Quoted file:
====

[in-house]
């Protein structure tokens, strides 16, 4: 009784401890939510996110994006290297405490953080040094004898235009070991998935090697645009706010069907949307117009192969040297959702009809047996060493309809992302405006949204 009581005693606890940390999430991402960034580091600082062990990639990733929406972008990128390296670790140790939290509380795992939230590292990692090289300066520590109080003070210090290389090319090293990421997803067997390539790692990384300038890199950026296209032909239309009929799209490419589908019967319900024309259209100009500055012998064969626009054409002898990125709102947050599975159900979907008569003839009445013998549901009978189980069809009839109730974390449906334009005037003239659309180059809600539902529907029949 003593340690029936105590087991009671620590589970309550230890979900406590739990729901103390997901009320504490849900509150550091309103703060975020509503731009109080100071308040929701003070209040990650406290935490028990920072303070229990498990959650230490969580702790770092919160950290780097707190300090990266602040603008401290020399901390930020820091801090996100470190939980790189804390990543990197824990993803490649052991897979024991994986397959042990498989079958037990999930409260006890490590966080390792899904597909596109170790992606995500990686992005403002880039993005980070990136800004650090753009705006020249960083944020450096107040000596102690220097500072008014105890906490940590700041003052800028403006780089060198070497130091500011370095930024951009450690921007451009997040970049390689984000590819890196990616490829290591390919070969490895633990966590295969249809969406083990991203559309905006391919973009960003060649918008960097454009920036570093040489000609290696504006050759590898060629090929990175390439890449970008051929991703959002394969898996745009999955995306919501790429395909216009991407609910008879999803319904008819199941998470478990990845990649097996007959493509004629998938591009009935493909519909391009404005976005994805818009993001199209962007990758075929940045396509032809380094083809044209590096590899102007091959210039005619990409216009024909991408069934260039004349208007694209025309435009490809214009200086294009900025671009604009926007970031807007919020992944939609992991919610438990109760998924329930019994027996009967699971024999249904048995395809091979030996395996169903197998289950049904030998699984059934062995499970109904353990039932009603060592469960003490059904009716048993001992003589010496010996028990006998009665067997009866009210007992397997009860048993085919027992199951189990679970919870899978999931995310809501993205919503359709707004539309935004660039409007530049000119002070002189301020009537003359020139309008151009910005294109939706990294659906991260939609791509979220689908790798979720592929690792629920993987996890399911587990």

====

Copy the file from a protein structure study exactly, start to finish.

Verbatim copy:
[in-house]
């Protein structure tokens, strides 16, 4: 009784401890939510996110994006290297405490953080040094004898235009070991998935090697645009706010069907949307117009192969040297959702009809047996060493309809992302405006949204 009581005693606890940390999430991402960034580091600082062990990639990733929406972008990128390296670790140790939290509380795992939230590292990692090289300066520590109080003070210090290389090319090293990421997803067997390539790692990384300038890199950026296209032909239309009929799209490419589908019967319900024309259209100009500055012998064969626009054409002898990125709102947050599975159900979907008569003839009445013998549901009978189980069809009839109730974390449906334009005037003239659309180059809600539902529907029949 003593340690029936105590087991009671620590589970309550230890979900406590739990729901103390997901009320504490849900509150550091309103703060975020509503731009109080100071308040929701003070209040990650406290935490028990920072303070229990498990959650230490969580702790770092919160950290780097707190300090990266602040603008401290020399901390930020820091801090996100470190939980790189804390990543990197824990993803490649052991897979024991994986397959042990498989079958037990999930409260006890490590966080390792899904597909596109170790992606995500990686992005403002880039993005980070990136800004650090753009705006020249960083944020450096107040000596102690220097500072008014105890906490940590700041003052800028403006780089060198070497130091500011370095930024951009450690921007451009997040970049390689984000590819890196990616490829290591390919070969490895633990966590295969249809969406083990991203559309905006391919973009960003060649918008960097454009920036570093040489000609290696504006050759590898060629090929990175390439890449970008051929991703959002394969898996745009999955995306919501790429395909216009991407609910008879999803319904008819199941998470478990990845990649097996007959493509004629998938591009009935493909519909391009404005976005994805818009993001199209962007990758075929940045396509032809380094083809044209590096590899102007091959210039005619990409216009024909991408069934260039004349208007694209025309435009490809214009200086294009900025671009604009926007970031807007919020992944939609992991919610438990109760998924329930019994027996009967699971024999249904048995395809091979030996395996169903197998289950049904030998699984059934062995499970109904353990039932009603060592469960003490059904009716048993001992003589010496010996028990006998009665067997009866009210007992397997009860048993085919027992199951189990679970919870899978999931995310809501993205919503359709707004539309935004660039409007530049000119002070002189301020009537003359020139309008151009910005294109939706990294659906991260939609791509979220689908790798979720592929690792629920993987996890399911587990």